This video segment from Poetry Everywhere features the poet Bob Hicok reading his poem “Calling him back from layoff” at the Dodge Poetry Festival. Hicok has said, “What I’m most consistently doing is trying to understand why something is on my mind. . . . Maybe writing is nothing more than an inquiry into presences.” In this poem about a laid-off worker being re-hired, we see the economic headlines of our present moment on the mind of a poet.
For a biography of the poet Bob Hicok please visit the Poetry Foundation Web site.
Bob Hicok worked in the U.S. automotive industry for many years, and the problems his native Michigan is going through as a result of the economic downturn are very much on his mind. While it may not be hard to understand why the sufferings of the thousands of people who lost their jobs are on the poet’s mind, it requires more thought to understand why a man getting his job back—being called back from layoff—would have an unsettling undertone to it.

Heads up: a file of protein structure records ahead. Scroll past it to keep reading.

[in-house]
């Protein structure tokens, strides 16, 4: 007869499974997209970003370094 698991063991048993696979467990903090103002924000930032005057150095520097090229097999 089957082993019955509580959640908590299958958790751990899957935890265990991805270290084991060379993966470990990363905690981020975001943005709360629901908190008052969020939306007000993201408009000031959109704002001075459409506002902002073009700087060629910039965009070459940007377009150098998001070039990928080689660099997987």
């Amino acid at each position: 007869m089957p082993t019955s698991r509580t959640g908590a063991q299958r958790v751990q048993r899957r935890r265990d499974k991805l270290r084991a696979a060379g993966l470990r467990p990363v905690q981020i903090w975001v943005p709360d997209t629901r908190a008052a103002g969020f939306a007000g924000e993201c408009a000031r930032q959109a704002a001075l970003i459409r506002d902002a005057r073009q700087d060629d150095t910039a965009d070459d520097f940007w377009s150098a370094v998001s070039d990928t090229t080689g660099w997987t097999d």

The narrator is a man who has a job, and he is calling one of the people who was laid off from their company to give him that job back. The narrator seems like a Human Resources representative, someone who works in the department that has to issue layoffs when hard times come. He may have had to tell hundreds of people they no longer had jobs at the company. So when he has the chance to tell someone they have a job, it should be a happy moment.
Instead, it is awkward. He doesn’t know how make small talk with the man. He sees all too clearly in his mind’s eye what has happened to this laid-off employee: he imagines a man gone to pot, unshaved, watching daytime TV. None of this is necessarily real—it is in the imagination of the narrator.
When he gives the man the good news, the man is overcome with emotion—relief and joy spill out, and the tension and stress he has been feeling are released in his tears. As the man confirms the narrator’s worst fears about how bad life has been during his unemployment, the narrator becomes embarrassed: “each confession/of fear and poverty/ was more awkward/than what you learn in the shower.” The call ends at last, and the narrator is left with a terrible feeling of “the seven/other people staring at their phones.”
Read a biography of the poet Bob Hicok at the Poetry Foundation Web site.
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